Chief Brexit negotiator calls for safeguarding of environmental cooperation post-Brexit

October 6th, 2017

The European Parliament passed a motion this week calling for the safeguarding of Irish cross-border cooperation schemes after Brexit, including environmental issues.

The motion passed on Tuesday states that the UK’s withdrawal agreement must be “fully consistent” with the Good Friday Agreement and the six areas of cooperation agreed under it, one of which concerns the environment.

Over 650 pieces of EU legislation currently form the basis of environmental protection in both the Republic of Ireland and Northern Ireland. The Parliament’s motion stresses the importance of maintaining these common protections across the island in the wake of Brexit.

Michel Barnier, European Chief Negotiator for Brexit, said that both the EU and the UK recognise that Ireland is in “a unique situation” and that any solution must reflect “the particular circumstances on the island”.

“It is particularly important to ensure the concrete modalities of continuing the numerous North-South cooperation schemes” of the Good Friday Agreement, he said.

This development is good news for Irish environmental groups and NGOs, who voiced concerns in recent months about Brexit’s potential to weaken legislative protection for the environment.

Irish Environmental Coalition at European Commission for Brexit talks

The Environmental Pillar, Ireland’s leading environmental coalition, last week said that the government is failing to protect Ireland’s natural heritage from the “imminent threats” posed by Brexit and climate change.

Speaking at the annual Environment Ireland conference, Pillar coordinator, Michael Ewing, said that Ireland must lobby for strong environmental protection in ongoing Brexit negotiations.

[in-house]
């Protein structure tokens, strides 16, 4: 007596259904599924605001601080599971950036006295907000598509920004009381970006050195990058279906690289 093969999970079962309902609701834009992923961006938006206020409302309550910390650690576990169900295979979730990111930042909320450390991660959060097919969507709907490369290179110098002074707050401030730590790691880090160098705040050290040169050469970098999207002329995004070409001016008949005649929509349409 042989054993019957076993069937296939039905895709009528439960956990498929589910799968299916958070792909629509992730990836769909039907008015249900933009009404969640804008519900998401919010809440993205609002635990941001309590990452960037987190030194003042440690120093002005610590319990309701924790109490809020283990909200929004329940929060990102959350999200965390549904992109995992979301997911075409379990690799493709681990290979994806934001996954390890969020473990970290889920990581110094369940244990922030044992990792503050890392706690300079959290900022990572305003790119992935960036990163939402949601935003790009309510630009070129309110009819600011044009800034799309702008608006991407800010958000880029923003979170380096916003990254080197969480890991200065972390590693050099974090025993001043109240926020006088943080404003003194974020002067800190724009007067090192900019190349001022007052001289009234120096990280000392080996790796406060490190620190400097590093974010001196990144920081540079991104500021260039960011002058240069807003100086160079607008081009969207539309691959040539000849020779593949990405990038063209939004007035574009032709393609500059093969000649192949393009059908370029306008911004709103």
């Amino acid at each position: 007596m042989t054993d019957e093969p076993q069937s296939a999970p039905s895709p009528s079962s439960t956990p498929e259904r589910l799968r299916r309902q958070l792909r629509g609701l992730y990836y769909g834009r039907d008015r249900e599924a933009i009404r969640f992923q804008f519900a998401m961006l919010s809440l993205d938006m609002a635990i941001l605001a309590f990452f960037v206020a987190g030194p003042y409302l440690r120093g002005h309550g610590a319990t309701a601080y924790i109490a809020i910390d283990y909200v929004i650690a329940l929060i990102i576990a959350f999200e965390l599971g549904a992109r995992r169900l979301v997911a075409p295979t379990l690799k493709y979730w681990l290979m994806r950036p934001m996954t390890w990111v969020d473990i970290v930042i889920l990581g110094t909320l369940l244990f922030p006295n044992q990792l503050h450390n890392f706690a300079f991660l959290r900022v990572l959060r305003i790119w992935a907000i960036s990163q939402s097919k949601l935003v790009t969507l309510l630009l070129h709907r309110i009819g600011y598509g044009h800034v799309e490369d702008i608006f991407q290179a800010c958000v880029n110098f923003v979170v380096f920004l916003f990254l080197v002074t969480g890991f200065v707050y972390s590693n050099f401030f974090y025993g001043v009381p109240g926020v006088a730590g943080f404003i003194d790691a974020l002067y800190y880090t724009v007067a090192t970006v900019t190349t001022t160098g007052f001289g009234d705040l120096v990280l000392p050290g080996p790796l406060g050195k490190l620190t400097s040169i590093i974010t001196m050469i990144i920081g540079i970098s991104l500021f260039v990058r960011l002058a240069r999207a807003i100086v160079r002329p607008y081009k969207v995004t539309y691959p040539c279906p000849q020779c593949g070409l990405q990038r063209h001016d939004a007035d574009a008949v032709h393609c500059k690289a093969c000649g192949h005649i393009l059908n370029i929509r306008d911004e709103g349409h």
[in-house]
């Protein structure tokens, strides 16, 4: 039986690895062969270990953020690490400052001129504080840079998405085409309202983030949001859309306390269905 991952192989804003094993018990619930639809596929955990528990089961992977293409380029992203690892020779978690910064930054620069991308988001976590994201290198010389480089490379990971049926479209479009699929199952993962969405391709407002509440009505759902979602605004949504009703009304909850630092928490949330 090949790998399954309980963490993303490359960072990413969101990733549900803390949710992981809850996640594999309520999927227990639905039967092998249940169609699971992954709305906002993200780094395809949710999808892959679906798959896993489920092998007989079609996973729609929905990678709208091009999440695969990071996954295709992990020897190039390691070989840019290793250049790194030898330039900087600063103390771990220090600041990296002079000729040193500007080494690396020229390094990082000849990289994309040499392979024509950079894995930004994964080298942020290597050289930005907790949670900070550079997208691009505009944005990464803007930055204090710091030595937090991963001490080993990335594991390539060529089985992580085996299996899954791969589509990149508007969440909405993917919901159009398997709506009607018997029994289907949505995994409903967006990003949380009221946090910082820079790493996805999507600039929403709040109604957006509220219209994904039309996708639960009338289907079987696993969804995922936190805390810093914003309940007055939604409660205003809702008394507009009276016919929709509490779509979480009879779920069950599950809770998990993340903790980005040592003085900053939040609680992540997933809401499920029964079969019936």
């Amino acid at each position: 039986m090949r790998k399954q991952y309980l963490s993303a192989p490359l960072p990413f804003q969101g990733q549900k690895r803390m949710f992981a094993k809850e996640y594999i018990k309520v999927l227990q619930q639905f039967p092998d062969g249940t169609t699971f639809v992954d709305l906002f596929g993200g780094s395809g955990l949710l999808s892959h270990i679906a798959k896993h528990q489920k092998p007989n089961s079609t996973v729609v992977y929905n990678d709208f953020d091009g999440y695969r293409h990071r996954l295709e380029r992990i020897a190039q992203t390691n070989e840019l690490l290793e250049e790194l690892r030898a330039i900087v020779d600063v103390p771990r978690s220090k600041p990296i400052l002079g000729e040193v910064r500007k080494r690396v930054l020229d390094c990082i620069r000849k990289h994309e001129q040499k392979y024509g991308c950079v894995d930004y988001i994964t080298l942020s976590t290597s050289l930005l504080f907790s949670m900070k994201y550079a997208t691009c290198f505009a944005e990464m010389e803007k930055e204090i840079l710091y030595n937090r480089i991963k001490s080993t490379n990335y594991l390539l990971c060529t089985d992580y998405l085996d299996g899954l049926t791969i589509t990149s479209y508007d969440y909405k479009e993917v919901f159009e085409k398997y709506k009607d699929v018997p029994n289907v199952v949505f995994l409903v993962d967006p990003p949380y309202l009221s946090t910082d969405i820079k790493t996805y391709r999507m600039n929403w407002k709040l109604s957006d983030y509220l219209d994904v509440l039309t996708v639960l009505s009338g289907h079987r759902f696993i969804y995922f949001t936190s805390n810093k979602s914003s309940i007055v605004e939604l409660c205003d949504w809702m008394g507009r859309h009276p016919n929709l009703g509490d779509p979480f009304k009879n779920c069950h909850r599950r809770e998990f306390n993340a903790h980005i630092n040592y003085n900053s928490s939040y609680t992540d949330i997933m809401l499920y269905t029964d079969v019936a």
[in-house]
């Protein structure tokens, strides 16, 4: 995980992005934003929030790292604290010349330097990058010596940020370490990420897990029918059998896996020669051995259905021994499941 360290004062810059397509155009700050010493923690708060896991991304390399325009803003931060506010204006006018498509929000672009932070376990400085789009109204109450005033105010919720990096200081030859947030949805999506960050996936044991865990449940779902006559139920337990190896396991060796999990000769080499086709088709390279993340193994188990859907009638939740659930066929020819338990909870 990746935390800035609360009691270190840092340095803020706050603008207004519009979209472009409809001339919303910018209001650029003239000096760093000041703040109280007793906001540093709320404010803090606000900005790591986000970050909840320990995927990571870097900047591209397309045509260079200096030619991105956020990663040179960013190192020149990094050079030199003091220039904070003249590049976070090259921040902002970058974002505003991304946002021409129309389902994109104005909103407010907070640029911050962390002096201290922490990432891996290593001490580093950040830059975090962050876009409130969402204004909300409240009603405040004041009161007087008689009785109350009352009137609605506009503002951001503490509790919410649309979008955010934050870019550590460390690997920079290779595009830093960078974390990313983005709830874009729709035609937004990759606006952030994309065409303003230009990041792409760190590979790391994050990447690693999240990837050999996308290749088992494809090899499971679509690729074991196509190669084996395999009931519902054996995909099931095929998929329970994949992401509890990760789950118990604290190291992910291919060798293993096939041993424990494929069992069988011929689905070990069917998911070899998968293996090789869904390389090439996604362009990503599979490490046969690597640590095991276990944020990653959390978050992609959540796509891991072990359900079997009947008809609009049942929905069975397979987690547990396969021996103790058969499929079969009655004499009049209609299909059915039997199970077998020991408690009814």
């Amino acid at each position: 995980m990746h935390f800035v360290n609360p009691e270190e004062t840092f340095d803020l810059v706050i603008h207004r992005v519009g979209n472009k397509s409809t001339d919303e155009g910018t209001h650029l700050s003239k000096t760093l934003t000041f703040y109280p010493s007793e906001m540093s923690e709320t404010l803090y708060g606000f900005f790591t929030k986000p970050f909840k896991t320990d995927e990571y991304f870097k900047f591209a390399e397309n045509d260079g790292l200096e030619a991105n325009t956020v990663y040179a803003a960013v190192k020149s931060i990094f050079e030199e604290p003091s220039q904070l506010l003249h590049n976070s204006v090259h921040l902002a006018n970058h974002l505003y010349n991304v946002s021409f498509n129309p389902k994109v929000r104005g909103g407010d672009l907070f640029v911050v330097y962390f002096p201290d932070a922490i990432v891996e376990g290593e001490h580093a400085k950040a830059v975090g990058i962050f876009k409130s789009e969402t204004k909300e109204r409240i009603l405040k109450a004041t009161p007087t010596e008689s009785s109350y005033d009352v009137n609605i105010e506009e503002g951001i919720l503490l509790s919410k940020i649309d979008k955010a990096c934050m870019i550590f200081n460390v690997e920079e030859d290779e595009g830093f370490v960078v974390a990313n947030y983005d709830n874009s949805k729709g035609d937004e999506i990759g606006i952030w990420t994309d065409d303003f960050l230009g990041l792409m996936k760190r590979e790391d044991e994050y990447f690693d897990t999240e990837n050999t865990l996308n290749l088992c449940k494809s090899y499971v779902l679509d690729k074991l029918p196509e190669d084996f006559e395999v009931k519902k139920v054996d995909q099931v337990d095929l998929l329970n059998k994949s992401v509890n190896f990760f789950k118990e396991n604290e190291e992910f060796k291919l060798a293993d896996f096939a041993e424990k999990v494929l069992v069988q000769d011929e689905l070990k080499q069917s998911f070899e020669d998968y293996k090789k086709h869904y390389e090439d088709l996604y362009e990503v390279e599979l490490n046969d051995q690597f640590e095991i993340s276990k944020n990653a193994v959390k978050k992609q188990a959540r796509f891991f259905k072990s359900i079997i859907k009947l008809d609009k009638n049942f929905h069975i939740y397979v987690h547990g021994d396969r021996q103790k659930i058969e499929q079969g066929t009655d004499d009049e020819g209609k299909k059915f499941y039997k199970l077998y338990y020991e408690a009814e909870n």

Representatives from the Environmental Pillar and Northern Ireland Environmental Link met with high-level European representatives in Brussels last month to voice concerns over the impact Brexit may have on cross-border cooperation in environmental protection and addressing climate change.

The groups stressed that the island of Ireland and its surrounding waters must be considered a single biogeographic unit and that common standard of environmental protection must exist across the island.

In July, a report from the Seanad Special Select Committee on Brexit concluded that environmental standards must remain aligned across the island of Ireland post-Brexit and urged government action to ensure this.

The report followed a conference on Brexit and the Irish environment in June, where MEPs, NGOs and experts called for environmental standards to be upheld after the UK leaves Europe.

About the Author

Lia Flattery

Lía is a former writer and Deputy Editor at Trinity News. She also has a BA in History and English Literature from Trinity College Dublin.

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